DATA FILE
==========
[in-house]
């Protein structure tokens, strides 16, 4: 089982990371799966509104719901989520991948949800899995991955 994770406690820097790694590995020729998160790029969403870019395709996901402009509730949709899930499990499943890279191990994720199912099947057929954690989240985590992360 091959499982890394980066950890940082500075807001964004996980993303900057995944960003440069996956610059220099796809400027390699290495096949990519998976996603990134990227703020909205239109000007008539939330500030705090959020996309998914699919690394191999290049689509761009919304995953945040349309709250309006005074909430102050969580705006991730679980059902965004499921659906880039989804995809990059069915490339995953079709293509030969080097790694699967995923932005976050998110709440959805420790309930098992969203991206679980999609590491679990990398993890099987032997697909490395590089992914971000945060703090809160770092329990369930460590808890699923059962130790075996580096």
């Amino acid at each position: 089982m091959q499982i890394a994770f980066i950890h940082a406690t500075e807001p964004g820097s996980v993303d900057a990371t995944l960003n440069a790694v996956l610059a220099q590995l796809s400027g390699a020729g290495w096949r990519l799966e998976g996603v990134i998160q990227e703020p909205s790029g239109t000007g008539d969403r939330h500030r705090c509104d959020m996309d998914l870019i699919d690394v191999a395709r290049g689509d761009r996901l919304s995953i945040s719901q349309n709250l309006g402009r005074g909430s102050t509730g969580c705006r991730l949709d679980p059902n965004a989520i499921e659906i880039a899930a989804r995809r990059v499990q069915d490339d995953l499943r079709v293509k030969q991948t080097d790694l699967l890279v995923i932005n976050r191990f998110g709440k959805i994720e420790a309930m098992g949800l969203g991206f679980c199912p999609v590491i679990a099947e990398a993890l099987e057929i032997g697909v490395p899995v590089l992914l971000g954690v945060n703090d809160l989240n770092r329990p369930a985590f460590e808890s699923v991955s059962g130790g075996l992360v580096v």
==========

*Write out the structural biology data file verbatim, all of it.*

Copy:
[in-house]
């Protein structure tokens, strides 16, 4: 089982990371799966509104719901989520991948949800899995991955 994770406690820097790694590995020729998160790029969403870019395709996901402009509730949709899930499990499943890279191990994720199912099947057929954690989240985590992360 091959499982890394980066950890940082500075807001964004996980993303900057995944960003440069996956610059220099796809400027390699290495096949990519998976996603990134990227703020909205239109000007008539939330500030705090959020996309998914699919690394191999290049689509761009919304995953945040349309709250309006005074909430102050969580705006991730679980059902965004499921659906880039989804995809990059069915490339995953079709293509030969080097790694699967995923932005976050998110709440959805420790309930098992969203991206679980999609590491679990990398993890099987032997697909490395590089992914971000945060703090809160770092329990369930460590808890699923059962130790075996580096």
């Amino acid at each position: 089982m091959q499982i890394a994770f980066i950890h940082a406690t500075e807001p964004g820097s996980v993303d900057a990371t995944l960003n440069a790694v996956l610059a220099q590995l796809s400027g390699a020729g290495w096949r990519l799966e998976g996603v990134i998160q990227e703020p909205s790029g239109t000007g008539d969403r939330h500030r705090c509104d959020m996309d998914l870019i699919d690394v191999a395709r290049g689509d761009r996901l919304s995953i945040s719901q349309n709250l309006g402009r005074g909430s102050t509730g969580c705006r991730l949709d679980p059902n965004a989520i499921e659906i880039a899930a989804r995809r990059v499990q069915d490339d995953l499943r079709v293509k030969q991948t080097d790694l699967l890279v995923i932005n976050r191990f998110g709440k959805i994720e420790a309930m098992g949800l969203g991206f679980c199912p999609v590491i679990a099947e990398a993890l099987e057929i032997g697909v490395p899995v590089l992914l971000g954690v945060n703090d809160l989240n770092r329990p369930a985590f460590e808890s699923v991955s059962g130790g075996l992360v580096v």